The neuromodulation study conducted by our principal investigator, Dr. Monica Perez, and her team that comprise the Neuromodulation & Motor Control Lab has created some excitement in the rehabilitation community with recent gains in neurological response in the spinal cord injury participants. With each new study, the research team adjusted the protocol controls and the participants had greater functional gains during movements such as grasping and walking. This focused response has paid off with their recent participant, a young woman whose determination was as strong as theirs was. After 40 sessions of non-invasive neural stimulation, followed by an hour of physical therapy exercise, this woman took her first steps.
The Neuromodulation Research Study engages neural networks that have been disengaged due to a spinal cord injury. Through mild external electrical stimulation, followed by guided exercises in fine and gross motor control and gait training, participants have gained sensations and in this case mobility. Since each participant and their injury is unique, the results have also been unique. Some participants have remarked that these gains can last up to six months, which gives great optimism to the future outcomes for non-invasive stimulation of spinal synapses for the spinal cord injury community, especially as Dr. Perez has noted that they have not seen any plateaus in patient results.
The lab’s most recent participant, Amber Bruce, experienced a C5-C6 incomplete spinal cord injury one morning while getting ready for work. Thanks to her fiancé who was home, she was able to get immediately to the hospital and into surgery to insert a plate and four screws in her neck. Amber spent several months in Shepherd Hospital in Atlanta, Ga recovering as an inpatient and in outpatient rehab. During this time, she made the determination that she would work hard on her recovery and entered into research studies while still in the hospital. She also began actively pursuing other research studies in anticipation of her future and created what she calls her injury resume. With the help of her brother Seth, who set up an RSS feed within a Google alert for all spinal cord injury-related studies, he found Dr. Monica Perez’s work at the Shirley Ryan Abilitylab. In less than a month, after contacting Dr. Perez and her team, Amber and her brother arrived to participate in the Neuroplasticity Research Study. This included the additional time and safety steps involved in traveling in a worldwide pandemic.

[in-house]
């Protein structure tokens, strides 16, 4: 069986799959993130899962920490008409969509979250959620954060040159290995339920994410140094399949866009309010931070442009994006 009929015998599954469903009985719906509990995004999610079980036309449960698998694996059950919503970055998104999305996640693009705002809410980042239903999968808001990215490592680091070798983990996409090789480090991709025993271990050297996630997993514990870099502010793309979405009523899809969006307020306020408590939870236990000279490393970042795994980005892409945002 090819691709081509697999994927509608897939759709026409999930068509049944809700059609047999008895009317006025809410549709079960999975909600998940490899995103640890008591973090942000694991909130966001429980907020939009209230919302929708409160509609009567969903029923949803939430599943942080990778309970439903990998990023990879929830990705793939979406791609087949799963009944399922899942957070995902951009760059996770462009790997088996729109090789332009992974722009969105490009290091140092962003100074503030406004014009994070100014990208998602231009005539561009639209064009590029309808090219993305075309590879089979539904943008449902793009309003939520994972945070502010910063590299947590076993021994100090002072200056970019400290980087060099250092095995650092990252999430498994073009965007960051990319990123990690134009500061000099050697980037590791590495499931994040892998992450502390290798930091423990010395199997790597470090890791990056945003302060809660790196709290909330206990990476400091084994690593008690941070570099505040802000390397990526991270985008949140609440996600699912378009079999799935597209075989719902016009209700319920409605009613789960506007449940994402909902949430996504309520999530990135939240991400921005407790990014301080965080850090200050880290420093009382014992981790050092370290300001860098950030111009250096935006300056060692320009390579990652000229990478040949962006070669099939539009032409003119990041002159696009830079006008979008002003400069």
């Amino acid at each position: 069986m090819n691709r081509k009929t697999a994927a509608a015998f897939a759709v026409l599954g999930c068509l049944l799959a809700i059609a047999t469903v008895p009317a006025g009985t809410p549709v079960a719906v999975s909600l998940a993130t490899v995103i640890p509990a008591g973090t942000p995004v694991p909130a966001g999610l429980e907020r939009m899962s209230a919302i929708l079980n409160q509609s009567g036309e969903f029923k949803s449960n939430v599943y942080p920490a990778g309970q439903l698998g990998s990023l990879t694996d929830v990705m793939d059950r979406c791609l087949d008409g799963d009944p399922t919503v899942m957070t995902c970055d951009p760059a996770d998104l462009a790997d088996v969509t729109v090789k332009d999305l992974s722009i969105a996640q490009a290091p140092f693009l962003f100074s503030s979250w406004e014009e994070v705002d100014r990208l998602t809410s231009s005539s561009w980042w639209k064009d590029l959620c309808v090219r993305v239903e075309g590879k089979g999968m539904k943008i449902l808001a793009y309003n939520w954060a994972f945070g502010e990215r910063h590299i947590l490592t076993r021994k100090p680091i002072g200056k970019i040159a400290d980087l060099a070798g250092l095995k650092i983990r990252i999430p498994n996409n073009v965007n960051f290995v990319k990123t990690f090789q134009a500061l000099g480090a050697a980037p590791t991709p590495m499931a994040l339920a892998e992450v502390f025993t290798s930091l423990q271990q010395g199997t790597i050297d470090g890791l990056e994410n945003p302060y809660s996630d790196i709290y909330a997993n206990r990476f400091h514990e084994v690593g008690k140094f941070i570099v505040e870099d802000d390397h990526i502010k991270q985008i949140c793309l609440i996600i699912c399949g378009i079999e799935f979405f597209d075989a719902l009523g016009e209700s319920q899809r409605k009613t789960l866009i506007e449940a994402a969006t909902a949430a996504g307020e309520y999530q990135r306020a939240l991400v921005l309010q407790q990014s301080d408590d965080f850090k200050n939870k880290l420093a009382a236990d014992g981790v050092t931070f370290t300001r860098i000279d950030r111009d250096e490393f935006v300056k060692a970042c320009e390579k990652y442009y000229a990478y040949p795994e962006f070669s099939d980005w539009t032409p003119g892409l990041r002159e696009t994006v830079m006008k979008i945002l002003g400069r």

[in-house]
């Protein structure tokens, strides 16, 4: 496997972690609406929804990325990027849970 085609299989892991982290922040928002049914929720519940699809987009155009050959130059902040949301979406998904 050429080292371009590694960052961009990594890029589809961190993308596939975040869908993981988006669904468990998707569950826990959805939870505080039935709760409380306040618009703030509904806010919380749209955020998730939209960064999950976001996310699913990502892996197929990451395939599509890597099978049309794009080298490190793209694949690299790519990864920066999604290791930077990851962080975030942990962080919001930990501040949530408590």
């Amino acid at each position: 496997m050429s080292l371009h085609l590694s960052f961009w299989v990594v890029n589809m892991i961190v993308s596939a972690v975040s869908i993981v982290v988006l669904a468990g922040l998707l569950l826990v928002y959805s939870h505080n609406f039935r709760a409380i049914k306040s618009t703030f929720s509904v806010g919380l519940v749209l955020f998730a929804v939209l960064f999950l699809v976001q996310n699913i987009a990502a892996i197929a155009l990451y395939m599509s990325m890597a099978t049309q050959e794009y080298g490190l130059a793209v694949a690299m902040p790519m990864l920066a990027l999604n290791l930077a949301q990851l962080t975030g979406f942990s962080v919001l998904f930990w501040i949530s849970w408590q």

You know what, I am going to improve. I am going to walk. Some of my best steps are my slowest steps. It is about slowing it down and connecting with your body. Dr. Perez’s team is awesome! They are going to make so much progress in terms of improving the lives of the paralysis community. They care and they are a very excitement driven groupAmber Bruce
Amber said of her experience, “You know what, I am going to improve. I am going to walk. Some of my best steps are my slowest steps. It is about slowing it down and connecting with your body. Dr. Perez’s team is awesome! They are going to make so much progress in terms of improving the lives of the paralysis community. They care and they are a very excitement driven group. “
Her brother Seth added, “There is something to say about the energy of Dr. Perez and her team. You can feel that in the environment that they are rooting for you to do better. That is a huge part of recovery; you need to be surrounded by positivity. When you come to a place like this where everyone is positive and uplifting, and you see these incredible results, I do not think that is just a random phenomenon.”
What is next? Amber says, “I am not stopping this trajectory. I hope that I can come back to continue to work with this study.”